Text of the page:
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Posts Tagged ‘T2K’

A measurement to watch

Monday, October 12th, 2015

This article appeared in symmetry on Oct. 7, 2015.

Finding a small discrepancy in measurements of the properties of neutrinos could show us how they fit into the bigger picture.

Finding a small discrepancy in measurements of the properties of neutrinos could show us how they fit into the bigger picture.

Physics, perhaps more so than any other science, relies on measuring the same thing in multiple ways. Different experiments let scientists narrow in on right answers that satisfy all parties—a scientific system of checks and balances.

That’s why it’s exciting when a difference, even a minute one, appears. It can teach physicists something about their current model – or physics that extends beyond it. It’s possible that just such a discrepancy exists between a certain measurement of neutrinos coming out of accelerator experiments and reactor-based experiments.

Neutrinos are minuscule, neutral particles that don’t interact with much of anything. They can happily pass through a light-year of lead without a peep. Trillions pass through you every second. In fact, they are the most abundant massive particle in the universe—and something scientists are, naturally, quite keen to understand.

The ghostly particles come in three flavors: electron, muon and tau. They transition between these three flavors as they travel. This means that a muon neutrino leaving an accelerator at Fermi National Accelerator Laboratory in Illinois can show up as an electron neutrino in an underground detector in South Dakota.

Not complicated enough for you? These neutrino flavors are made of mixtures of three different “mass states” of neutrinos, masses 1, 2 and 3.

At the end of the day, neutrinos are weird. They hang out in the quantum realm, a land of probabilities and mixing matrices and other shenanigans. But here’s what you should know. There are lots of different things we can measure about neutrinos—and one of them is a parameter called theta13 (pronounced theta one three). Theta13 relates deeply to how neutrinos mix together, and it’s here that scientists have seen the faintest hint of disagreement from different experiments.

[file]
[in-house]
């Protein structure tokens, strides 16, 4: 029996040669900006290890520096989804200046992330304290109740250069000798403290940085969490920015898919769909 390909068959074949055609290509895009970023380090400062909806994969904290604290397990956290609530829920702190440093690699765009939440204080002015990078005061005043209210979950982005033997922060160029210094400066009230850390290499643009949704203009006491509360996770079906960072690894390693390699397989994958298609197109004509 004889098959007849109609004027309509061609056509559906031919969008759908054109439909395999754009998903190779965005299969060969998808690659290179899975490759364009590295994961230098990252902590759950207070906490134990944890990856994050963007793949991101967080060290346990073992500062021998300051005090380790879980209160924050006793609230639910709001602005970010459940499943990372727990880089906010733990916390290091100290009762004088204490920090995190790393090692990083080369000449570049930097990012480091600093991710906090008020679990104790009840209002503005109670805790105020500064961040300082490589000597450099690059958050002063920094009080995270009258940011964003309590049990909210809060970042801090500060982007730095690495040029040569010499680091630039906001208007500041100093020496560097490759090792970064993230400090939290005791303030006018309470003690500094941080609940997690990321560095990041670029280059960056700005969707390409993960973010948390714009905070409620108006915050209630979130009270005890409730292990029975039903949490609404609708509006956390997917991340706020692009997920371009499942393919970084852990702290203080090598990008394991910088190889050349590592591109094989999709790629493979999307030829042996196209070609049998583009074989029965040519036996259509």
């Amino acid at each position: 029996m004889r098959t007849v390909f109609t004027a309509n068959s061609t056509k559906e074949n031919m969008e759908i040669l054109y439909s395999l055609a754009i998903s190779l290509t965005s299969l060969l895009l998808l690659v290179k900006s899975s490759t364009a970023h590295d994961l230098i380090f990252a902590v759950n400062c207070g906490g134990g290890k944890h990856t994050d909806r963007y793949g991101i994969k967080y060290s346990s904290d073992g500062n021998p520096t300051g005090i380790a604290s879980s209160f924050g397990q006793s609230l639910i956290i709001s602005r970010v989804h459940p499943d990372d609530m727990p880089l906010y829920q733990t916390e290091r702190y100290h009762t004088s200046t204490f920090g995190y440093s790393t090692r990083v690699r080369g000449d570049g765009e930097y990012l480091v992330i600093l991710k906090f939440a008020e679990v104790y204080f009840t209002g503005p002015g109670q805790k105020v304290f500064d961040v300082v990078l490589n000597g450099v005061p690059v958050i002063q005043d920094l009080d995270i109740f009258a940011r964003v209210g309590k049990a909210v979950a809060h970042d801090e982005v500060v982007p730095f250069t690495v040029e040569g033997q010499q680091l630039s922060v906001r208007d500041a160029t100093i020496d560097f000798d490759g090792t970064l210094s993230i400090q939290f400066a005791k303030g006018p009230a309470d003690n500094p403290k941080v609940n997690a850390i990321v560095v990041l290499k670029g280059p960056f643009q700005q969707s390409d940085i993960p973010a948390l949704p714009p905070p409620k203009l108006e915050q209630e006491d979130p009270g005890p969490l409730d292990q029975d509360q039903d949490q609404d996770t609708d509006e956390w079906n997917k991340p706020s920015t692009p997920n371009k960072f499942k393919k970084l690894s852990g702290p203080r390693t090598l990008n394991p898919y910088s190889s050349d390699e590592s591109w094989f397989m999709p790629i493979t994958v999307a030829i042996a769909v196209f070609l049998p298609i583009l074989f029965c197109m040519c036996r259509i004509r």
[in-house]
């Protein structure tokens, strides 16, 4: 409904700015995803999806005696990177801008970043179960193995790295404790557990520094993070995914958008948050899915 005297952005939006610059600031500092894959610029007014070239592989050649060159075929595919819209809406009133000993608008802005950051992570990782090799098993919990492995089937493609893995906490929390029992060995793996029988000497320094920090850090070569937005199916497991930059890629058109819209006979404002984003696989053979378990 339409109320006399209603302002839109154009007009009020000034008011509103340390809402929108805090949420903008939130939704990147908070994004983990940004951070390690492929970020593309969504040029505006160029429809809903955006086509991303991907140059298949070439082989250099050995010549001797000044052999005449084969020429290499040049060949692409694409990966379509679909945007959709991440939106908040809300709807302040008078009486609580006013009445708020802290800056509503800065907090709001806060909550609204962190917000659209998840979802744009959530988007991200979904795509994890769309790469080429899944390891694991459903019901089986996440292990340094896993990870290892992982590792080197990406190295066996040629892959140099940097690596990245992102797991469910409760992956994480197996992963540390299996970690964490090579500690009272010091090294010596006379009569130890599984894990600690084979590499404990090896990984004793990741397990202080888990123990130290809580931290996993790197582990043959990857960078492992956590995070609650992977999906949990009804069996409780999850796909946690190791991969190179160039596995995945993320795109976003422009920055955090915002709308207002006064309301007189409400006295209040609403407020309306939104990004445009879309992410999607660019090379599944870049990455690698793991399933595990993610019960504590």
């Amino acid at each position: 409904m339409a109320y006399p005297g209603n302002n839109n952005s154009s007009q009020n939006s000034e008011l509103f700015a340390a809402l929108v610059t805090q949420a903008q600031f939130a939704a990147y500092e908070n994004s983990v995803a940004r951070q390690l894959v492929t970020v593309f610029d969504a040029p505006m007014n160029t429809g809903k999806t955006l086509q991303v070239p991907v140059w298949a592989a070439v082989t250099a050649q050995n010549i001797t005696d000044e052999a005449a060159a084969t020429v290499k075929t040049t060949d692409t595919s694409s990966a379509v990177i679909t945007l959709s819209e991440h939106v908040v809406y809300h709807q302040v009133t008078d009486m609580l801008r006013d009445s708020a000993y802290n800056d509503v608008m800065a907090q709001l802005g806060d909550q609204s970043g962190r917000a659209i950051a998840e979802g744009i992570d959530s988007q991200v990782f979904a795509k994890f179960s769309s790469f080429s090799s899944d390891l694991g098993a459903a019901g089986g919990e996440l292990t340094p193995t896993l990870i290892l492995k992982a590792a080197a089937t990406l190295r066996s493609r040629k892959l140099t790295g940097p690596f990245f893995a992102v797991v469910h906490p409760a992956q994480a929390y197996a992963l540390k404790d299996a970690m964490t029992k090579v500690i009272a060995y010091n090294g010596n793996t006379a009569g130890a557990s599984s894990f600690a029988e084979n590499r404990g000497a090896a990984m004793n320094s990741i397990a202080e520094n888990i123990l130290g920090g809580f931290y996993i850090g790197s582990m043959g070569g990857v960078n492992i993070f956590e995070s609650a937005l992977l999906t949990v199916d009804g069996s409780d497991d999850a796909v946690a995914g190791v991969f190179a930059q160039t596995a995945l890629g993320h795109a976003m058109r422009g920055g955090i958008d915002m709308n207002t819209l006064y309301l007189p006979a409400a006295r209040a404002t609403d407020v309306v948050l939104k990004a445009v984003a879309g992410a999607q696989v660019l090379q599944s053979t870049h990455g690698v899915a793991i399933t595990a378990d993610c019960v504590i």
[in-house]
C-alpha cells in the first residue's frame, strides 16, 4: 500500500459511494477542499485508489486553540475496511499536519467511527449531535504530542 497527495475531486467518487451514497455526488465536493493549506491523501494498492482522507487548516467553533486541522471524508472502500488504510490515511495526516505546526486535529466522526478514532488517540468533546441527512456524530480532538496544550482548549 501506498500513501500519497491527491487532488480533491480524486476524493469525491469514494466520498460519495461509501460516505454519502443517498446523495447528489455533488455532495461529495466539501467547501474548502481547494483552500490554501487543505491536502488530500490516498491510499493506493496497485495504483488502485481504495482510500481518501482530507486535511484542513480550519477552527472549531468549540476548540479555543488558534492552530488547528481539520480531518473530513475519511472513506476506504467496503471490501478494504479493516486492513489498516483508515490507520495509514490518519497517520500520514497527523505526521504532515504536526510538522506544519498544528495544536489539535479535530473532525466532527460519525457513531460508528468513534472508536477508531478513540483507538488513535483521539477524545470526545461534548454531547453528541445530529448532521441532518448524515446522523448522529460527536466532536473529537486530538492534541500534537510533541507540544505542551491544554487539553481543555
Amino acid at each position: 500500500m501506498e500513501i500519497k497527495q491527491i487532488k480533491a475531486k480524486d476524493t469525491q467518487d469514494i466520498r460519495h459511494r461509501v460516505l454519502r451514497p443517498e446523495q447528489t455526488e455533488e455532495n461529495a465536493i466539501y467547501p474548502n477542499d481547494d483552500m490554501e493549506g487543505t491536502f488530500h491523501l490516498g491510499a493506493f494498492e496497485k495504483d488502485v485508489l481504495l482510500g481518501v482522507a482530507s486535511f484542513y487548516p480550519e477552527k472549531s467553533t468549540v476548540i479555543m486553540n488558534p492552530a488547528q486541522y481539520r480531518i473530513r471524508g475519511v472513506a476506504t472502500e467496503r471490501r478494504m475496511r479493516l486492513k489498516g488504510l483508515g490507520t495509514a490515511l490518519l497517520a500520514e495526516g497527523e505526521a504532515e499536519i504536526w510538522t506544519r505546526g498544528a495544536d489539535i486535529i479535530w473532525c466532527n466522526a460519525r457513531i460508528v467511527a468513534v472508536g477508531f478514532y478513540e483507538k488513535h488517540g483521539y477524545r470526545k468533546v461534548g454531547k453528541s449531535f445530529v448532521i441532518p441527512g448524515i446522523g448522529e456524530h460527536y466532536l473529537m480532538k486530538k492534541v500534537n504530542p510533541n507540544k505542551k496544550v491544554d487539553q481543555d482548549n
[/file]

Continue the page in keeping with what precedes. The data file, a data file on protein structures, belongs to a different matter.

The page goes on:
Accelerators vs. reactors

There are lots of different ways to learn about neutrinos and things like theta13. Two of the most popular involve particle accelerators and nuclear reactors.

The best measurements of theta13 come from nuclear reactor experiments such as Double Chooz, RENO and Daya Bay Reactor Neutrino Experiment based in China (which released the best measurement to date a few weeks ago).

Detectors located near nuclear reactors provide such wonderful readings of theta13 because reactors produce an extremely pure fountain of electron antineutrinos, and theta13 is closely tied to how electron neutrinos mix. Researchers can calculate theta13 based on the number of electron antineutrinos that disappear as they travel from a near detector to the far detector, transforming into other types.

Accelerators, on the other hand, typically start with a beam of muon neutrinos. And while that beam is fairly pure, it can have a bit of contamination in the form of electron neutrinos. Far detectors can look for both muon neutrinos that have disappeared and electron neutrinos that have appeared, but that variety comes with a price.

“Both the power and the curse of long-baseline neutrino oscillation is that it’s sensitive to all of neutrino oscillation, not just theta13,” says Dan Dwyer, a scientist at Lawrence Berkeley National Laboratory and researcher on Daya Bay.

With that in mind, we come to the source of the disagreement. The results coming out of accelerator-based experiments, such as the United States-based NOvA and Japan-based T2K, see just a few more electron neutrinos than researchers would predict based on what the reactor experiments are saying.